JACKSONVILLE, Fla. - UF Health in Gainesville announced Thursday that 12 people have died from the flu since October and more than 150 people have been admitted to the hospital with the virus.
That's an alarming number to many people, including Jacksonville doctors, who say this serves as another unfortunate reminder that it's not too late too get a flu shot.
In Duval County, there have been five deaths from the flu so far this season. The Centers for Disease Control and Prevention is warning that there are still months left in this flu season.
The CDC said most of the nation has seen moderate to high flu activity this week. The Duval County Health Department, however, said this flu season has been mild so far, but people still need to get their flu shots.
"What's concerning to us right now is not the number of case being referred to Shands at UF but the severity of these cases," said Paul Myers, of the Florida Department of Health in Alachua County.
Alachua County health officials are not taking this virus lightly. The Florida Health Department says four of the 12 deaths were people younger than 40, which is unusual given that the elderly are typically the age group that experiences complications from the flu.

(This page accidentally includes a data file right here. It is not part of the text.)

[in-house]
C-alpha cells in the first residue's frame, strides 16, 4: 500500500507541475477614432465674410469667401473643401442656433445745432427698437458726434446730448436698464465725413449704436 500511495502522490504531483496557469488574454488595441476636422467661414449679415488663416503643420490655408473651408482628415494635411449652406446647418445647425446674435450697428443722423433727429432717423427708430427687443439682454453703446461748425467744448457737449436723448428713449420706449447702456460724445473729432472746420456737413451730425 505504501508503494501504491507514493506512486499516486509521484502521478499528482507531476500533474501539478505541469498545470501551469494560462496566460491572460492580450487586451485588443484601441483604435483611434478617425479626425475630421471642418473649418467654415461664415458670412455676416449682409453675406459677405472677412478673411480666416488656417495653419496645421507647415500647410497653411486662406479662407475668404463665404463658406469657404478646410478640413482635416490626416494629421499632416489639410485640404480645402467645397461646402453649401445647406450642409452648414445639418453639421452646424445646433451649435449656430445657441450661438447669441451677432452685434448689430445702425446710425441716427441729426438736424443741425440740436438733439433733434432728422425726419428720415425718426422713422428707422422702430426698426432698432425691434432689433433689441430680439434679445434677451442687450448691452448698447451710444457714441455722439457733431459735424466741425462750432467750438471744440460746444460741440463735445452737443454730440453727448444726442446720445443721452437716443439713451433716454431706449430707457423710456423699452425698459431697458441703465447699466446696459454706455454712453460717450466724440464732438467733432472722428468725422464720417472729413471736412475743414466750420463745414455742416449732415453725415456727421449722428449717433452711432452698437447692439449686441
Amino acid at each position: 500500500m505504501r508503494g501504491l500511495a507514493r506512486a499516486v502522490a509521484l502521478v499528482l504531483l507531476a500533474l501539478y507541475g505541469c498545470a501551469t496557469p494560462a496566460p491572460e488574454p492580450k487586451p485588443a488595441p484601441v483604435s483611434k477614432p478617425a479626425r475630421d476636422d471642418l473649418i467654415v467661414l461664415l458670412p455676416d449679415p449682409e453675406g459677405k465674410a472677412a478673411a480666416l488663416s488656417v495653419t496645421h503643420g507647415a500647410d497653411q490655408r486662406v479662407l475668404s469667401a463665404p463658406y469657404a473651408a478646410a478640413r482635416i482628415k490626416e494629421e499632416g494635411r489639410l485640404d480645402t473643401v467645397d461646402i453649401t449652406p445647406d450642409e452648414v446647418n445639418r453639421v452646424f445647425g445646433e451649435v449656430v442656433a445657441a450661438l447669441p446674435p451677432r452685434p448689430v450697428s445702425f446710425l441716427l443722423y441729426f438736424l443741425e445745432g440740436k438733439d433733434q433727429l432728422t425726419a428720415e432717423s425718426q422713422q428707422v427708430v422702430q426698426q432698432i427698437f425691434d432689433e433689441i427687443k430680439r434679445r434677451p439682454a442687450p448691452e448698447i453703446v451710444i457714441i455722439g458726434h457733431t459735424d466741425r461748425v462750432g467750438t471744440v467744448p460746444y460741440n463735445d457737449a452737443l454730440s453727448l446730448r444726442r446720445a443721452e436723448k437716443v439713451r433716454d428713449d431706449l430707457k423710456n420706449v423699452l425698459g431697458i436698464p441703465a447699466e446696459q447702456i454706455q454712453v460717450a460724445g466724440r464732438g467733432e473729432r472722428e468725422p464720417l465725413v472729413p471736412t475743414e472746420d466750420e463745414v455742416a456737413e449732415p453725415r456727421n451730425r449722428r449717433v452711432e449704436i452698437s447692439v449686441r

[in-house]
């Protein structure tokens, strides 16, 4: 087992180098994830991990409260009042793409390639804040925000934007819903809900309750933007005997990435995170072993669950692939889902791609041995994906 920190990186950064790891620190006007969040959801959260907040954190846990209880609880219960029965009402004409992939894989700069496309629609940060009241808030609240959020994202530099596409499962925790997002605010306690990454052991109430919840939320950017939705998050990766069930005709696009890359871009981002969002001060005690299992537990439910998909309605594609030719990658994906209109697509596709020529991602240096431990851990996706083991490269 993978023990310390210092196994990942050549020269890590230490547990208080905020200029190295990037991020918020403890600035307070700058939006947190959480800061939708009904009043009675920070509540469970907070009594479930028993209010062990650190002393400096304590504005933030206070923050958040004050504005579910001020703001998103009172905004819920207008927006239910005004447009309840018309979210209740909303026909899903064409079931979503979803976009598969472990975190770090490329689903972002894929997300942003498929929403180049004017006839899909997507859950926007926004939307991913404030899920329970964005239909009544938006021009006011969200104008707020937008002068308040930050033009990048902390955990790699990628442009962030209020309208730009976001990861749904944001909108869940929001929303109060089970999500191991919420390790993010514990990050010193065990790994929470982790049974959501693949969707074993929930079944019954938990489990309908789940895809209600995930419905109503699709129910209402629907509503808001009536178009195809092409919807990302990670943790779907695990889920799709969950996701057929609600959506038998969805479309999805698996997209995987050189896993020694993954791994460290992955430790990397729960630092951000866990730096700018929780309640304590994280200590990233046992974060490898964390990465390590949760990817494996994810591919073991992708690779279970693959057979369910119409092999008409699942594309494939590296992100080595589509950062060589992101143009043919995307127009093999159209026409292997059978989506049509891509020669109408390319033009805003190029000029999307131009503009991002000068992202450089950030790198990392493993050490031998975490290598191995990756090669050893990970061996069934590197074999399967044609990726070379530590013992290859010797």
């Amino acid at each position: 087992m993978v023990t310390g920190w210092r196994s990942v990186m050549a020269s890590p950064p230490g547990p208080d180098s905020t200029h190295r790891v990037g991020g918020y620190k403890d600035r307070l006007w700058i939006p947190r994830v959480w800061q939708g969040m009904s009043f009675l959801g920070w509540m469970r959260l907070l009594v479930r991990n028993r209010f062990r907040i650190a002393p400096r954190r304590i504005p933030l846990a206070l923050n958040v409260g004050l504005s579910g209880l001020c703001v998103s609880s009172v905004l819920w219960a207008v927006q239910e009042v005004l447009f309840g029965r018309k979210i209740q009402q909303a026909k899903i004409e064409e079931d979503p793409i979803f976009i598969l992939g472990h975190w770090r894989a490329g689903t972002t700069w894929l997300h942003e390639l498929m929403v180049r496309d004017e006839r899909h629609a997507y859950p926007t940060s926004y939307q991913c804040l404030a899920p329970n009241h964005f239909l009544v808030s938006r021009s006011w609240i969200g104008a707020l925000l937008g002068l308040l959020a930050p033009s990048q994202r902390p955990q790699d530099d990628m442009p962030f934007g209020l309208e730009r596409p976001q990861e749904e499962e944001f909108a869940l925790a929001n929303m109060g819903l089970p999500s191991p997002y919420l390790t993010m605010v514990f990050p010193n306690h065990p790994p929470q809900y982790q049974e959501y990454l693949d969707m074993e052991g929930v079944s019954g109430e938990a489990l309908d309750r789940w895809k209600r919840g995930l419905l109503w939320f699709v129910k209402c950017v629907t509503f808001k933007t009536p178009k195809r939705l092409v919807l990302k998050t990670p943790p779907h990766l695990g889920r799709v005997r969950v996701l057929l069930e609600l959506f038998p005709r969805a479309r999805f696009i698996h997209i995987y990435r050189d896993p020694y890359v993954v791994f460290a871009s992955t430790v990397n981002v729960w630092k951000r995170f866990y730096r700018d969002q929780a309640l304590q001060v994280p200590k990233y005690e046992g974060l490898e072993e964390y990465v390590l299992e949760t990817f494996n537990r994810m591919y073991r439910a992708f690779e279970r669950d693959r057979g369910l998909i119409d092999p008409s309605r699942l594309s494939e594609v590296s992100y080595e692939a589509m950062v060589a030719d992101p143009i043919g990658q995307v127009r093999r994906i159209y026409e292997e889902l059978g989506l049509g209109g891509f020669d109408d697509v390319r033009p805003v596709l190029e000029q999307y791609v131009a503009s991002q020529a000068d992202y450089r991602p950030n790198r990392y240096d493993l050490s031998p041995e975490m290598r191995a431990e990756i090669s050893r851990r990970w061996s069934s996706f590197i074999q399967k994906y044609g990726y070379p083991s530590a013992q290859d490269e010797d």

Eleven of the 12 who died had not been vaccinated.
"Once you get it, it takes about two weeks for your body to form antibodies against the virus," said Dr. Wesley Mills, of St. Vincent's HealthCare. "So that's why it's important to get it now because the flu season could last until April or May, so it's not too late to get it. But you want to get it sooner than later since it takes two weeks to take effect."
Of the five confirmed deaths in Duval County, three were women and two were men. Their ages ranged from 35 to 74.
The CDC said it can't determine why younger people are dying from the flu until it has gathered each state's statistics after the flu season. Then it will be able to provide more information like what states were hit the hardest, what ages and why.
In the meantime, the CDC says flu season is far from over. Mills said he's seen more flu activity in his office this year than last, and getting an annual flu shot is imperative.
"We do it yearly because we think it starts to lose its effectiveness over that period of time," he said. "So you definitely want to get one annually, not only because it loses its effectiveness, but also because they change the strains in the vaccination."
Mills said each year health officials try to pick the strands of flu that they think will be most prevalent that year, and that's what the vaccination tries to prevent.
If you are having any flu-like symptoms, see a doctor within 48 hours because some of the medications they use to treat the flu only work if given in that time period.
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